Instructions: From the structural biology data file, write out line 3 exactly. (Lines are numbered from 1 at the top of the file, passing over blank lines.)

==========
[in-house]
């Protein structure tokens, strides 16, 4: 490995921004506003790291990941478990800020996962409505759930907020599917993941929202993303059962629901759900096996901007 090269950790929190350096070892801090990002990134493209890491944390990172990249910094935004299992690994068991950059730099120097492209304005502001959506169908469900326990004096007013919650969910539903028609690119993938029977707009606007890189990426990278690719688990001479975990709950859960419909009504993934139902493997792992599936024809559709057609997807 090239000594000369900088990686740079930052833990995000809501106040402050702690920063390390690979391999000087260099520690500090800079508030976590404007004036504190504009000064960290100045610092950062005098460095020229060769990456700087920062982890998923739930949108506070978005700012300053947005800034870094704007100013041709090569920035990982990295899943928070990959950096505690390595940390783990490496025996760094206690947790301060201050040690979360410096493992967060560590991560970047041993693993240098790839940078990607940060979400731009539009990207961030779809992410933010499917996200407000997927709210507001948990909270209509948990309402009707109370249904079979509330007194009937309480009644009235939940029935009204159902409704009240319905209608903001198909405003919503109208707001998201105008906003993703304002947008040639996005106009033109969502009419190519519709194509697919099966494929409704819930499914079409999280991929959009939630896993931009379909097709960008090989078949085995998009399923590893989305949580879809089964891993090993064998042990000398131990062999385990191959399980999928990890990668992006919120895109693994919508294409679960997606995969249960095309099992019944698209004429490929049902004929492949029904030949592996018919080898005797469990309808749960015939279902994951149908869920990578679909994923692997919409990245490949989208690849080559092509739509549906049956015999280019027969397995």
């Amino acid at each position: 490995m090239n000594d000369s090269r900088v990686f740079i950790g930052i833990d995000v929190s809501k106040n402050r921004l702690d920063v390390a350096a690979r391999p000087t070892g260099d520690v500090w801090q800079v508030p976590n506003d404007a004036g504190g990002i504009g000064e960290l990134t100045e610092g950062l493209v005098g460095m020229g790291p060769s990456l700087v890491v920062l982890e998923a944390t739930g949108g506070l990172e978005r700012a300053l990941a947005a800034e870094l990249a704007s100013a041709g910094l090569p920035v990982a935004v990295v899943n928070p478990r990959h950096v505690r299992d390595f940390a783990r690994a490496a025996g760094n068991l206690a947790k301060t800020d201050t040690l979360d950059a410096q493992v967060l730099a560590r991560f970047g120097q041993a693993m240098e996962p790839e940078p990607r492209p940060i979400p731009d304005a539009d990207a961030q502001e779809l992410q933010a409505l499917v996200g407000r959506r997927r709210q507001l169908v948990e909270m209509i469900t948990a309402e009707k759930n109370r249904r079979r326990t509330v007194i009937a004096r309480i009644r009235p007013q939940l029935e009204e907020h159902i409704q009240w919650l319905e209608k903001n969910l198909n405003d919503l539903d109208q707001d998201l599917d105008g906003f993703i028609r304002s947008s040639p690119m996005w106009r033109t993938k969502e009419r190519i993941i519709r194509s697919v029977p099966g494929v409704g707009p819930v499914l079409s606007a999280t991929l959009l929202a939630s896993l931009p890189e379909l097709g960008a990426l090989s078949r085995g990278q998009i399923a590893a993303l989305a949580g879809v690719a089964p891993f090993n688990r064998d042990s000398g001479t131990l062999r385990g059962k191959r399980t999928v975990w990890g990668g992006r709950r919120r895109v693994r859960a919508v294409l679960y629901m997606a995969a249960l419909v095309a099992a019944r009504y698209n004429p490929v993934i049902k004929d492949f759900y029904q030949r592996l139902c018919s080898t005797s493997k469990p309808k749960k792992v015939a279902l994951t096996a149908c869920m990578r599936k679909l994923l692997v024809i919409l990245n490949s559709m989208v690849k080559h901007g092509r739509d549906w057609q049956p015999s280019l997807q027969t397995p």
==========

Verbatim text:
């Amino acid at each position: 490995m090239n000594d000369s090269r900088v990686f740079i950790g930052i833990d995000v929190s809501k106040n402050r921004l702690d920063v390390a350096a690979r391999p000087t070892g260099d520690v500090w801090q800079v508030p976590n506003d404007a004036g504190g990002i504009g000064e960290l990134t100045e610092g950062l493209v005098g460095m020229g790291p060769s990456l700087v890491v920062l982890e998923a944390t739930g949108g506070l990172e978005r700012a300053l990941a947005a800034e870094l990249a704007s100013a041709g910094l090569p920035v990982a935004v990295v899943n928070p478990r990959h950096v505690r299992d390595f940390a783990r690994a490496a025996g760094n068991l206690a947790k301060t800020d201050t040690l979360d950059a410096q493992v967060l730099a560590r991560f970047g120097q041993a693993m240098e996962p790839e940078p990607r492209p940060i979400p731009d304005a539009d990207a961030q502001e779809l992410q933010a409505l499917v996200g407000r959506r997927r709210q507001l169908v948990e909270m209509i469900t948990a309402e009707k759930n109370r249904r079979r326990t509330v007194i009937a004096r309480i009644r009235p007013q939940l029935e009204e907020h159902i409704q009240w919650l319905e209608k903001n969910l198909n405003d919503l539903d109208q707001d998201l599917d105008g906003f993703i028609r304002s947008s040639p690119m996005w106009r033109t993938k969502e009419r190519i993941i519709r194509s697919v029977p099966g494929v409704g707009p819930v499914l079409s606007a999280t991929l959009l929202a939630s896993l931009p890189e379909l097709g960008a990426l090989s078949r085995g990278q998009i399923a590893a993303l989305a949580g879809v690719a089964p891993f090993n688990r064998d042990s000398g001479t131990l062999r385990g059962k191959r399980t999928v975990w990890g990668g992006r709950r919120r895109v693994r859960a919508v294409l679960y629901m997606a995969a249960l419909v095309a099992a019944r009504y698209n004429p490929v993934i049902k004929d492949f759900y029904q030949r592996l139902c018919s080898t005797s493997k469990p309808k749960k792992v015939a279902l994951t096996a149908c869920m990578r599936k679909l994923l692997v024809i919409l990245n490949s559709m989208v690849k080559h901007g092509r739509d549906w057609q049956p015999s280019l997807q027969t397995p």